you would see the bond market... Most analysts would say if the
Government was to leave its deficit reduction plan.
That's different. They are having to borrow more
money as a result of more people being out of work. We know the
truth it is �158 billion extra. OBR factored the measures in the Budget
and it is projecting flat growth. We have to move on. We have a lot
of ground to cover here, you know! I will be looking for a bonus. Oh,
you are not allowed bonuses anymore! Let's hear what Mr
Osbourne said about the economy. Yes the office for budgetary
responsibility has been looking into its crystal ball. The growth
forecasts for this year have been revised up. The forecasts for 2013
is 2% and for 20 shrks the OBR thinks it will be 2.7%.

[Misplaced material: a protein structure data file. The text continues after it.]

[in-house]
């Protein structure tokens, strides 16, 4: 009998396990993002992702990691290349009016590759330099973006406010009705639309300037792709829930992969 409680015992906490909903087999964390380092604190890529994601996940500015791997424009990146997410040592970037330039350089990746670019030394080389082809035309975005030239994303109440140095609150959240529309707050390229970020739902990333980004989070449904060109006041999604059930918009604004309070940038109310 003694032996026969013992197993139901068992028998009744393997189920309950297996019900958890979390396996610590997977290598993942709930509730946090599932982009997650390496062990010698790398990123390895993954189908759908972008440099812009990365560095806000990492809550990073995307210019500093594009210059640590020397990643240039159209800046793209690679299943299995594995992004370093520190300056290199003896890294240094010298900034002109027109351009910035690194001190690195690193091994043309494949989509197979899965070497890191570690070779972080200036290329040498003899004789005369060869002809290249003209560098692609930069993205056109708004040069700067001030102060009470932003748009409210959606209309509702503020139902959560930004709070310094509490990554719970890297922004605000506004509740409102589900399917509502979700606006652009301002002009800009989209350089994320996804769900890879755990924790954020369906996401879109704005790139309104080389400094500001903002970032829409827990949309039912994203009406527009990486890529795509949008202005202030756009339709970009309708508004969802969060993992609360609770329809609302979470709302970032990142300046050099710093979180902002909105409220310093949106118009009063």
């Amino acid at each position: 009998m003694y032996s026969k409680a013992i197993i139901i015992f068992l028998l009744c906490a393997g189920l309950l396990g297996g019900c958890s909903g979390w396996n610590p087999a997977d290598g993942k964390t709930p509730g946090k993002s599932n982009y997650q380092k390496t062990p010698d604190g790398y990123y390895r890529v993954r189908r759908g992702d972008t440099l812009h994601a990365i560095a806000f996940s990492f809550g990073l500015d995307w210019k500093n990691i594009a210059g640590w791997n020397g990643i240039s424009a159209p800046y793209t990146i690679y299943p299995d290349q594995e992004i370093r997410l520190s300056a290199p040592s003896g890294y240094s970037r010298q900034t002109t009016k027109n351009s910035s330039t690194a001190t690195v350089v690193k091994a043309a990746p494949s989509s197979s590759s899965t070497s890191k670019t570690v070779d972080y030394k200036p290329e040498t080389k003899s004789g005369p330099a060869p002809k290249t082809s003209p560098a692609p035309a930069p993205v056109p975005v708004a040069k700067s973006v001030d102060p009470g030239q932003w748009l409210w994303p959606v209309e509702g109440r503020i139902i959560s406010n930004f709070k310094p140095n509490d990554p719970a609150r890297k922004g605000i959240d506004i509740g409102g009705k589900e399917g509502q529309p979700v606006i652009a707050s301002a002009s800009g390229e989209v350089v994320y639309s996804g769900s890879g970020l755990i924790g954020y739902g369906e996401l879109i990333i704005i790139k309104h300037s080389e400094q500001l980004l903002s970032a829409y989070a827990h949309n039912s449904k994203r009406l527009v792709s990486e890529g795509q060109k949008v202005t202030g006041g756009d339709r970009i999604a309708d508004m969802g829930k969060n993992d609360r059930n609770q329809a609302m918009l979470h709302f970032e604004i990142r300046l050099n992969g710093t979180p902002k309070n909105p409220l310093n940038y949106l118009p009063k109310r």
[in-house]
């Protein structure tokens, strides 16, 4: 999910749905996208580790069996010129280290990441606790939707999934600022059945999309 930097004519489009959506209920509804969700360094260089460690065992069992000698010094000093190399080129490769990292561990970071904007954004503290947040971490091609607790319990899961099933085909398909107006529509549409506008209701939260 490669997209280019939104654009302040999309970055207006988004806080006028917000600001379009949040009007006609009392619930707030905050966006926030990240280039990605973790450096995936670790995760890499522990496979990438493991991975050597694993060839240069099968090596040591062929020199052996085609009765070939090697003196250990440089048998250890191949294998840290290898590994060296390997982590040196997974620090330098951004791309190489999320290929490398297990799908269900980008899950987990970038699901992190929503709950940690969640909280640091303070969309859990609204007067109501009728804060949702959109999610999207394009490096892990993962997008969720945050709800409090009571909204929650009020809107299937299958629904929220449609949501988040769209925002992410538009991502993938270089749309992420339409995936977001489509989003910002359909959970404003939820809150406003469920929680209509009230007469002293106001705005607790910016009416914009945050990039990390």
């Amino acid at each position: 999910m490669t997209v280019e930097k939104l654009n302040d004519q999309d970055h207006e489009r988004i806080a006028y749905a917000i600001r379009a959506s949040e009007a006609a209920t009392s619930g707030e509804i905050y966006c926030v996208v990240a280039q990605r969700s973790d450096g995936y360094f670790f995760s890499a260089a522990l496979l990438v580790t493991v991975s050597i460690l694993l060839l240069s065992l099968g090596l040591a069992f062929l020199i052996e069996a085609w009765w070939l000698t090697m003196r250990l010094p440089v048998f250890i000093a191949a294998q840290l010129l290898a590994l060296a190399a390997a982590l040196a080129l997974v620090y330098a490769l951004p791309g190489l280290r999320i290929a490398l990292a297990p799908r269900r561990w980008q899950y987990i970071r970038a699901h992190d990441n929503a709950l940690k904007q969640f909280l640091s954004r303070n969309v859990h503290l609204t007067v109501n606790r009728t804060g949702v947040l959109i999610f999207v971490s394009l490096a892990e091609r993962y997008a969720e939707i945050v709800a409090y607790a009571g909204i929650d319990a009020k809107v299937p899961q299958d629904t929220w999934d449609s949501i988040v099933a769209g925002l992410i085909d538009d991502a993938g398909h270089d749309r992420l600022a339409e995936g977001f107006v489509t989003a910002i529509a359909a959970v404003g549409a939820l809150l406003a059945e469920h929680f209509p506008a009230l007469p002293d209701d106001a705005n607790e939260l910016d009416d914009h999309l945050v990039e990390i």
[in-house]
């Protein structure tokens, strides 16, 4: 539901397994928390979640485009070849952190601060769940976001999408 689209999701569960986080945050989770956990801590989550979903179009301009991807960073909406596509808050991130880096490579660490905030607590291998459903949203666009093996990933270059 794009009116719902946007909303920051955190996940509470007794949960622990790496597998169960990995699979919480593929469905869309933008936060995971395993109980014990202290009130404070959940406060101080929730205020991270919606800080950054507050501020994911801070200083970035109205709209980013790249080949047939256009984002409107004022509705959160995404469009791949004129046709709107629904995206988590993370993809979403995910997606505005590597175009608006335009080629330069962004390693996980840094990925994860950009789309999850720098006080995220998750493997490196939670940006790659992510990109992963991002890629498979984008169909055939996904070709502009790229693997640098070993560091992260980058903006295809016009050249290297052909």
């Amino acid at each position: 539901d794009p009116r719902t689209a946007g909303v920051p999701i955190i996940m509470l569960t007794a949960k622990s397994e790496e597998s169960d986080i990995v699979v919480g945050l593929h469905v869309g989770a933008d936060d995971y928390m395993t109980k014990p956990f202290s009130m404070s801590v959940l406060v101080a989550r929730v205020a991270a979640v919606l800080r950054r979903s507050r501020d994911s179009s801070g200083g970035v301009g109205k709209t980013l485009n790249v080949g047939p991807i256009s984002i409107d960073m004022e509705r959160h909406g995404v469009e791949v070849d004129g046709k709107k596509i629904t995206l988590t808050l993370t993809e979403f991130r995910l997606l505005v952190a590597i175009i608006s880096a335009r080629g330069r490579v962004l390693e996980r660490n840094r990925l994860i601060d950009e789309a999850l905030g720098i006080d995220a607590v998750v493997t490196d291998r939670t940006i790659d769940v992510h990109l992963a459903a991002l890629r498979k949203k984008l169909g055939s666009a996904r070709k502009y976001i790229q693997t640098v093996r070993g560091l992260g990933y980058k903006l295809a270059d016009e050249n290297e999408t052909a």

Unemployment is forecast to peak at 1.67 million by the end of 2012 and
it is thought inflation will fall during the rest of this year and it
will be close to the 2% target by early 2013. Those borrowing figures,
this year we are set to borrow �136 billion. It could be as low as �21
billion by 2016/17. This will mean our total debt could be nearly �1.5
trillion. Eye watering. We can speak to Allister Heath. Thank you
for coming on the programme. Let's look at the borrowing figures. Only
�1 billion than was forecast, disappointing for the Chancellor?
It is not great news. For the first six or seven months of the year,
the Chancellor spent a lot less money than he was expecting to and
the figures look better, but suddenly yesterday, one of the
additional figures that was released in addition to the Budget
showed there is a lot of borrowing going on in February. It is not
really improving at any faster rate. My big worry however is the growth
figures. The growth figures for this year are probably realistic,
but for next year onwards, they are hopeful and in four years time,
they are optimistic. Anyone talk being 3% growth. That's a massive
gamble on growth. You have this big problem which is all the forecasts
rely on the large rebound in activity in three or four years and